In South Dakota, it’s the thought that counts

The South Dakota legislature today signed into law SB146, which includes certain notice requirements for retailers that do not have nexus in South Dakota. It’s aimed at increasing the collection of sales tax on remote (online and mail order) purchases and is similar to laws enacted by Oklahoma and Colorado.

Specifically, South Dakota’s law requires online and catalog retailers that do not collect South Dakota sales tax to display a notice to consumers informing them that sales tax is due on the purchase (unless the transaction is tax-exempt). The notice has to be posted on the retailer’s website or catalog and on the customer invoice. Retailers and auction websites with less than $100,000 in annual sales to South Dakota are exempt from complying with the law.

Section 9 of the law leaves us puzzled, though—it states, “No criminal penalty or civil liability may be applied or assessed for failure to comply with the provisions of this Act.”  Huh?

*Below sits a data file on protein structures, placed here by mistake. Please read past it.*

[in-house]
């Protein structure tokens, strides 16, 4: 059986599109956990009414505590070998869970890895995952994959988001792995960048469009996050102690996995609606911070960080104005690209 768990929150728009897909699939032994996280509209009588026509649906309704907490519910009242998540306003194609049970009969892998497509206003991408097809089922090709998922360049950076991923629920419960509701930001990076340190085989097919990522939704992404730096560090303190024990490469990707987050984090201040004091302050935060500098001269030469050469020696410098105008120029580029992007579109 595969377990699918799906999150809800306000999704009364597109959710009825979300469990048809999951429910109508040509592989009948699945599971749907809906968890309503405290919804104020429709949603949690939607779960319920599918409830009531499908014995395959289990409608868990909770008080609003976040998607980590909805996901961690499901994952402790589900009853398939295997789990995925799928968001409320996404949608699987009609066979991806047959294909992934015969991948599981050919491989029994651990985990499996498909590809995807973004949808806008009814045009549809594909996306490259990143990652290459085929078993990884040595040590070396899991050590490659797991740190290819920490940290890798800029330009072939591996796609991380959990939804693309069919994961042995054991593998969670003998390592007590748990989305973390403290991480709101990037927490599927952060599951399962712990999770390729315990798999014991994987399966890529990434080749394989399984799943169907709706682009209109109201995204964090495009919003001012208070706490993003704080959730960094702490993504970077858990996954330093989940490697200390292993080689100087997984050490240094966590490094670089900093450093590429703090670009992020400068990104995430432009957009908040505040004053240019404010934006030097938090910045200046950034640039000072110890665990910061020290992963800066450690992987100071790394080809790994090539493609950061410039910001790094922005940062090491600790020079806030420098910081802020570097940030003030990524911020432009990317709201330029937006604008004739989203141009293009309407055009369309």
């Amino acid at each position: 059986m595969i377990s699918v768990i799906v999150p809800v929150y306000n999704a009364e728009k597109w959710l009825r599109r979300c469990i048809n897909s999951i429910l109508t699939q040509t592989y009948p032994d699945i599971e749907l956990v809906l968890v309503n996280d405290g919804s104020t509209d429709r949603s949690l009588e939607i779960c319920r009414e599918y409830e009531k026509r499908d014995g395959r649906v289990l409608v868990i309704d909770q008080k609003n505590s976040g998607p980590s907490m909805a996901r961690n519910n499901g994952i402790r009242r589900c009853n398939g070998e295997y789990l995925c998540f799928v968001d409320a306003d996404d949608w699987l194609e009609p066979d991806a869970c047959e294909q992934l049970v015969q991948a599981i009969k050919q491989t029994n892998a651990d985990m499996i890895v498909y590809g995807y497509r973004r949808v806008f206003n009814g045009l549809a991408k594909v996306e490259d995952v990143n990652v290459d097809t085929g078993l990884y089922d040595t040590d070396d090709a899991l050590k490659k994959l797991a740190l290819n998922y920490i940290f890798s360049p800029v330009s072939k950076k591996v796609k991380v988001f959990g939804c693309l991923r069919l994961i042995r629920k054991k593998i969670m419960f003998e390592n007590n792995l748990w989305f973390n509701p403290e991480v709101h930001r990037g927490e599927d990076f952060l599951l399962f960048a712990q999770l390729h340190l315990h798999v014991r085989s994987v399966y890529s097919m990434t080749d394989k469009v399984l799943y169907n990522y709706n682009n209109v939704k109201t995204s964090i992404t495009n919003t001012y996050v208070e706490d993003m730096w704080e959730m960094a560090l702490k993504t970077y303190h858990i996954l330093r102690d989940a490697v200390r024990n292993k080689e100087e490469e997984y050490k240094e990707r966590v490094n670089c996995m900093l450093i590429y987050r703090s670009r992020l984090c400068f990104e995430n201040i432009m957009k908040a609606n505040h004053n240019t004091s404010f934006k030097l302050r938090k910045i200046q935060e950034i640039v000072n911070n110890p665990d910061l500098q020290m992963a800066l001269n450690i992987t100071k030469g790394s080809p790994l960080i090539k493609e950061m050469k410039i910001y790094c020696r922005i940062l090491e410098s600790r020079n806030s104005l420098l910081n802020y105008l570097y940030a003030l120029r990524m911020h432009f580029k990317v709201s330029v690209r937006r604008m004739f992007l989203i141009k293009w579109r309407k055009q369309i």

Even without penalties, the intent of the law is clear: South Dakota, like many other states, is willing to explore every means available to increase the collection of taxes that are already due.

We believe that retailers should be concerned about the growing (and frequently confusing) patchwork of state affiliate laws and notification requirements. Federal legislation will solve this problem once and for all, and we can’t help but wonder if all this state action is deliberately aimed at ensuring such legislation comes quickly.

What do you think?

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